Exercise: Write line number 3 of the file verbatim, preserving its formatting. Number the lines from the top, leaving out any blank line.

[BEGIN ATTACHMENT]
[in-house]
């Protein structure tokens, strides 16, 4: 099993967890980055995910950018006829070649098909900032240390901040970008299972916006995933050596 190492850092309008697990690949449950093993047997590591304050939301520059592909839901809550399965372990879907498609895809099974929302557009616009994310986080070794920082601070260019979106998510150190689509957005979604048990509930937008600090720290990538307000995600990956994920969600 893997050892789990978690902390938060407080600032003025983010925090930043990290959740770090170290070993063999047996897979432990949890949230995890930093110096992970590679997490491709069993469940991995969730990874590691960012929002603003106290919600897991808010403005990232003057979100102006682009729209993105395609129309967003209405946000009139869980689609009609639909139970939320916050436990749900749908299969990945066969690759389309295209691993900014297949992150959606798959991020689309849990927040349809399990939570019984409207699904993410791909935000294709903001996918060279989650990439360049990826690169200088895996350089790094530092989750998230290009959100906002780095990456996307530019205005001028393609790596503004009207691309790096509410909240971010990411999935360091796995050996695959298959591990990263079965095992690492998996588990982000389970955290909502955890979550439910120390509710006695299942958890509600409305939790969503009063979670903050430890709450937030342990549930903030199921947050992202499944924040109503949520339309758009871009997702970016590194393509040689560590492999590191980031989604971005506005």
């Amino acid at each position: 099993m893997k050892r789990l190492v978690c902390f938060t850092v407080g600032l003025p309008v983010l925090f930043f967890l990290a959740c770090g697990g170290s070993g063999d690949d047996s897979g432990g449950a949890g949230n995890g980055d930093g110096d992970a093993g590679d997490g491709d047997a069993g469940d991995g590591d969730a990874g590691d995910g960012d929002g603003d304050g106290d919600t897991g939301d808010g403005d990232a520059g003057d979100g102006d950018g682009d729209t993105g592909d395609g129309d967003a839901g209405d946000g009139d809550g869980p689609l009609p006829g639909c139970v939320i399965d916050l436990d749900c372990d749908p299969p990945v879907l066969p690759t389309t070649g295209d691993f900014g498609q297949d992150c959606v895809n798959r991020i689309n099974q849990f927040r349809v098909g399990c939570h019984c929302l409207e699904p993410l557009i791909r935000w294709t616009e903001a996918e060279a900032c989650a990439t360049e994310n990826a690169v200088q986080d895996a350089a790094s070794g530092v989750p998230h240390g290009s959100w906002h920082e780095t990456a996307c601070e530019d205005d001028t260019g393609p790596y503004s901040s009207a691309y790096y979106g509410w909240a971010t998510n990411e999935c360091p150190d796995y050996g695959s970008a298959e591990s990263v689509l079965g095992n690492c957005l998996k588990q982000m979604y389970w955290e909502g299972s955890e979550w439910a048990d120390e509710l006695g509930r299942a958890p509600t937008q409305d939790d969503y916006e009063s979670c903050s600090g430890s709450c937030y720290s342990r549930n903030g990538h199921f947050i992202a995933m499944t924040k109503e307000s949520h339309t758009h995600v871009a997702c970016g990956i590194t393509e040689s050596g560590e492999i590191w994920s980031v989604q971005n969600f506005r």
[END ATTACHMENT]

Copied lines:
């Amino acid at each position: 099993m893997k050892r789990l190492v978690c902390f938060t850092v407080g600032l003025p309008v983010l925090f930043f967890l990290a959740c770090g697990g170290s070993g063999d690949d047996s897979g432990g449950a949890g949230n995890g980055d930093g110096d992970a093993g590679d997490g491709d047997a069993g469940d991995g590591d969730a990874g590691d995910g960012d929002g603003d304050g106290d919600t897991g939301d808010g403005d990232a520059g003057d979100g102006d950018g682009d729209t993105g592909d395609g129309d967003a839901g209405d946000g009139d809550g869980p689609l009609p006829g639909c139970v939320i399965d916050l436990d749900c372990d749908p299969p990945v879907l066969p690759t389309t070649g295209d691993f900014g498609q297949d992150c959606v895809n798959r991020i689309n099974q849990f927040r349809v098909g399990c939570h019984c929302l409207e699904p993410l557009i791909r935000w294709t616009e903001a996918e060279a900032c989650a990439t360049e994310n990826a690169v200088q986080d895996a350089a790094s070794g530092v989750p998230h240390g290009s959100w906002h920082e780095t990456a996307c601070e530019d205005d001028t260019g393609p790596y503004s901040s009207a691309y790096y979106g509410w909240a971010t998510n990411e999935c360091p150190d796995y050996g695959s970008a298959e591990s990263v689509l079965g095992n690492c957005l998996k588990q982000m979604y389970w955290e909502g299972s955890e979550w439910a048990d120390e509710l006695g509930r299942a958890p509600t937008q409305d939790d969503y916006e009063s979670c903050s600090g430890s709450c937030y720290s342990r549930n903030g990538h199921f947050i992202a995933m499944t924040k109503e307000s949520h339309t758009h995600v871009a997702c970016g990956i590194t393509e040689s050596g560590e492999i590191w994920s980031v989604q971005n969600f506005r």